Determining Gender of Flushing American Woodcock (Scolopax minor)

  • E. Frank Bowers Retired U.S. Fish and Wildlife Service


I investigated the possibility of determining gender of flushed American woodcock (Scolopax minor) by using flush and flight behavior occurring in the first 9–11 m of an initial flush. Correct gender predictions of flushing birds could provide an option for hunters to voluntarily modify their harvest. During 2013–2015, I harvested 130 woodcock and found that most females (>75% on initial flush) reached greater heights (>3m) than males in the first 9–11 m of the first flush. Such tower-flush behavior was not common for males, who instead flushed more horizontally than vertically, appeared smaller, and flew in a more twisting manner than females.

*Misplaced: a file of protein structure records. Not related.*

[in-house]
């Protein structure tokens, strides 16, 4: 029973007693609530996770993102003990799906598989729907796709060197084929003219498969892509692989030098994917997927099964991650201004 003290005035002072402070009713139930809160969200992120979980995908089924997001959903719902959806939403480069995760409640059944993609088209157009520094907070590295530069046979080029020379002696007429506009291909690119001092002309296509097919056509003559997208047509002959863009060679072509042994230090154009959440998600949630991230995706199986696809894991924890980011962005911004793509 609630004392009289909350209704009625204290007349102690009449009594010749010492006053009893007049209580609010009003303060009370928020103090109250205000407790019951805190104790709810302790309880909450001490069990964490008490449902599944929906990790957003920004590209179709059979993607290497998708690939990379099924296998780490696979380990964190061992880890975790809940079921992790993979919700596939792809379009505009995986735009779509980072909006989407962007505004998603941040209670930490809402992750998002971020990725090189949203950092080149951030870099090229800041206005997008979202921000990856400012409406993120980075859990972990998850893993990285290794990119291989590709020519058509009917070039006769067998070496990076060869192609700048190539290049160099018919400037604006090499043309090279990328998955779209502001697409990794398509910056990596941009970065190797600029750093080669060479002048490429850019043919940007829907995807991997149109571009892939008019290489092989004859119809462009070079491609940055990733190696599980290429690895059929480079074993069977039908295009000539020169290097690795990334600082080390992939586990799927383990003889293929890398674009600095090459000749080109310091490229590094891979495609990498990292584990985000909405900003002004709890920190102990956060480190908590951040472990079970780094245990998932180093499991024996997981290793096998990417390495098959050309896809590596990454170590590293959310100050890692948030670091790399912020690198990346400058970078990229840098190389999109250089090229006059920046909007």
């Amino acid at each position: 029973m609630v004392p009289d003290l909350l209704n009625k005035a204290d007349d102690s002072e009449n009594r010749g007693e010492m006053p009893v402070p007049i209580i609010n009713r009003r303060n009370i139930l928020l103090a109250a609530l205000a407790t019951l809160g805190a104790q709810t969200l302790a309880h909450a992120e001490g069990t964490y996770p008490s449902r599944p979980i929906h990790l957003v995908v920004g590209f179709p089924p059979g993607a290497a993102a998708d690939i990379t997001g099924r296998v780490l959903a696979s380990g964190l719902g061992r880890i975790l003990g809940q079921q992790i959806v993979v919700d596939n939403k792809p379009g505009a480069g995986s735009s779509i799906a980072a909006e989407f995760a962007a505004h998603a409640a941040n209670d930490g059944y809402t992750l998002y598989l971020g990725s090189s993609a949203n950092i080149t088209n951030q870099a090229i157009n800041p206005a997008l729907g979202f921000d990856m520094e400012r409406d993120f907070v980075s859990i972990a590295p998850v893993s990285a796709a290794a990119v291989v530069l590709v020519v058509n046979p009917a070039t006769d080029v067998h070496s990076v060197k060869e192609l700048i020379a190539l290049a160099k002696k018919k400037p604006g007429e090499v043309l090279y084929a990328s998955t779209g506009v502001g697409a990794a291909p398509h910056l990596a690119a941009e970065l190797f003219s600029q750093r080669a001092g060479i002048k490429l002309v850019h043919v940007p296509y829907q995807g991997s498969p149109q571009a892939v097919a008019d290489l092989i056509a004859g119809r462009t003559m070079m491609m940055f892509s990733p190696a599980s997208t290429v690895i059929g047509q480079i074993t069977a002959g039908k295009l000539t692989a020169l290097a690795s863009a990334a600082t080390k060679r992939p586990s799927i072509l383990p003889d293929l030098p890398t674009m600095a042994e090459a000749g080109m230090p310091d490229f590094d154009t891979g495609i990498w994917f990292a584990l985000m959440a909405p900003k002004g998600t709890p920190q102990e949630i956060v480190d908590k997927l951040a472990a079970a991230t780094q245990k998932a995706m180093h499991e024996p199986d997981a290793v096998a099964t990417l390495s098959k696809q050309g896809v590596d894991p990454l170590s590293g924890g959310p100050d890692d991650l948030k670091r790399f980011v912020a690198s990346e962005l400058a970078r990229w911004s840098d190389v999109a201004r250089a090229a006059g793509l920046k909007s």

In 2017, I verified my gender assignment method and found that I could identify the higher, tower-flushing females >63% of the time before deciding to shoot. Using the tower-flushing behavior method, woodcock hunters have an option to reduce female harvest, possibly resulting in more breeding females returning to breed the following season. Four conditions and situations that could prompt hunters to exercise limited harvest of females include: (1) whenever one or two females have been bagged that day, (2) the hunt area is saturated with woodcock, (3) the hunt site will be hunted numerous times in a season, and (4) hunters wanting to improve their ability to recognize flushed females.